Study design: A subanalysis of data derived from a randomized clinical trial was performed.
Objective: To evaluate the association of a patient's expectation for benefit from a specific treatment with improved functional outcome.
Summary of background data: Psychosocial factors, ambiguous diagnoses, and lack of a clearly superior treatment have complicated the management of patients with chronic low back pain. The authors hypothesized that patient expectation for benefit from a specific treatment is associated with improved functional outcomes when that treatment is administered.
Methods: In a randomized trial, 135 patients with chronic low back pain who received acupuncture or massage were studied. Before randomization, study participants were asked to describe their expectations regarding the helpfulness of each treatment on a scale of 0 to 10. The primary outcome was level of function at 10 weeks as measured by the modified Roland Disability scale.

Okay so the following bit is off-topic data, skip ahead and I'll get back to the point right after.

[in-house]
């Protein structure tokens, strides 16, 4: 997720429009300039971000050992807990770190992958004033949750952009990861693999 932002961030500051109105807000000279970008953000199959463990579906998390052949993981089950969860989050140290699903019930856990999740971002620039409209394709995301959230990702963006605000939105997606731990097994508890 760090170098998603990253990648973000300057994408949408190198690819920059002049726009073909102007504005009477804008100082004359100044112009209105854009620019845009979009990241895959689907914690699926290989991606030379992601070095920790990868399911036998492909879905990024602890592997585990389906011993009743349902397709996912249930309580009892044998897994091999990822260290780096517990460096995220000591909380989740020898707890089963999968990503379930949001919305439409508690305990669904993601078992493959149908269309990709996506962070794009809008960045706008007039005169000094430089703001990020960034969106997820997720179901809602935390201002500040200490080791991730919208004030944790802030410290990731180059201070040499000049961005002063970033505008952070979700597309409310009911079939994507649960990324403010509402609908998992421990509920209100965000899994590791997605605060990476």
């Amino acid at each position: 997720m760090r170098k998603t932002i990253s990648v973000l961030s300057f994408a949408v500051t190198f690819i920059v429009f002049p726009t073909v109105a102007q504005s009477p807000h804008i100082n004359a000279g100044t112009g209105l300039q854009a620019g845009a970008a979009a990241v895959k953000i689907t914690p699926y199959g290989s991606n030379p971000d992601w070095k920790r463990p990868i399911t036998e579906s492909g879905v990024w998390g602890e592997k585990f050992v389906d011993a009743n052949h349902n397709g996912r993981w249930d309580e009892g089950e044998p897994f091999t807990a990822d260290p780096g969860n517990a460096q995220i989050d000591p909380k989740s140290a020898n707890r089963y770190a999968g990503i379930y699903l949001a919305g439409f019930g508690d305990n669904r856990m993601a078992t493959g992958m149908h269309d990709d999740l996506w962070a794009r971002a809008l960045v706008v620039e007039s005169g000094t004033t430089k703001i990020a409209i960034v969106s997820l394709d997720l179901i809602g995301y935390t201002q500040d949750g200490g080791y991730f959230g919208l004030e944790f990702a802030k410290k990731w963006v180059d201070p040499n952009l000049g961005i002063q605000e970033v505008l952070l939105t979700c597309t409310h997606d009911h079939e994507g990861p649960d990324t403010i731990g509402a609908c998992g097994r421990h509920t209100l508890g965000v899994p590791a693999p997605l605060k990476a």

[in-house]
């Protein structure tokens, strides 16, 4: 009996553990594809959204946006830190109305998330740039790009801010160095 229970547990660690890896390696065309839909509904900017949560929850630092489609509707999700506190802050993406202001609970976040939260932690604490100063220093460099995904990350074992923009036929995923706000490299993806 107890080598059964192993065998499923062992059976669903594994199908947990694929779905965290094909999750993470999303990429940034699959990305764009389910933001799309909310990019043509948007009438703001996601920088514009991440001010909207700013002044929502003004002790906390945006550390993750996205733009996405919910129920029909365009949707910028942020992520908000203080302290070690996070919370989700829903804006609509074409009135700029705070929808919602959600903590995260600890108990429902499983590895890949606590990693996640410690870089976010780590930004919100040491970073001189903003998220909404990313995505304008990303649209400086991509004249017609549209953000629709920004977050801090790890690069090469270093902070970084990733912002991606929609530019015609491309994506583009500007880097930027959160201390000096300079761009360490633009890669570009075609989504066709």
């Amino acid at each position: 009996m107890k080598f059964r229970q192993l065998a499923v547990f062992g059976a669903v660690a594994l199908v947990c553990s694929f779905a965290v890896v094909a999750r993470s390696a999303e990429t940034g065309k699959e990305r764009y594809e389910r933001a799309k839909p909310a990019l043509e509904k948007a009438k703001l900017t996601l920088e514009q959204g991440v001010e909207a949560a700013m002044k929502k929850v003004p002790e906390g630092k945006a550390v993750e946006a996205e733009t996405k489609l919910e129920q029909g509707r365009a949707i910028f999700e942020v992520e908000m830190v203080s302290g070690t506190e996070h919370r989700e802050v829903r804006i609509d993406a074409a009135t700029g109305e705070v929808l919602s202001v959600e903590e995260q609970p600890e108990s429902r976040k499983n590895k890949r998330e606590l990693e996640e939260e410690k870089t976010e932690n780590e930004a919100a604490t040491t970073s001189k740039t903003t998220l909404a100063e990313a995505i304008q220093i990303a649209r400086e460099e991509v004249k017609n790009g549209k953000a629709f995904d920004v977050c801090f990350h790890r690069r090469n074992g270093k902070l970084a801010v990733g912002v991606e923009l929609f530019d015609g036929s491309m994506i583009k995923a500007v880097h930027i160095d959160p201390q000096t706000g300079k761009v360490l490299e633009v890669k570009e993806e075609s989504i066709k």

Results: After adjustment for baseline characteristics, improved function was observed for 86% of the participants with higher expectations for the treatment they received, as compared with 68% of those with lower expectations (P = 0.01). Furthermore, patients who expected greater benefit from massage than from acupuncture were more likely to experience better outcomes with massage than with acupuncture, and vice versa (P = 0.03).
Conclusions: The results of this study suggest that patient expectations may influence clinical outcome independently of the treatment itself. In contrast, general optimism about treatment, divorced from a specific treatment, is not strongly associated with outcome. These results may have important implications for clinical trial design and recruitment, and may help to explain the apparent success of some conventional and alternative therapies in trials that do not control for patient expectations. The findings also may be important for therapy choices made in the clinical setting.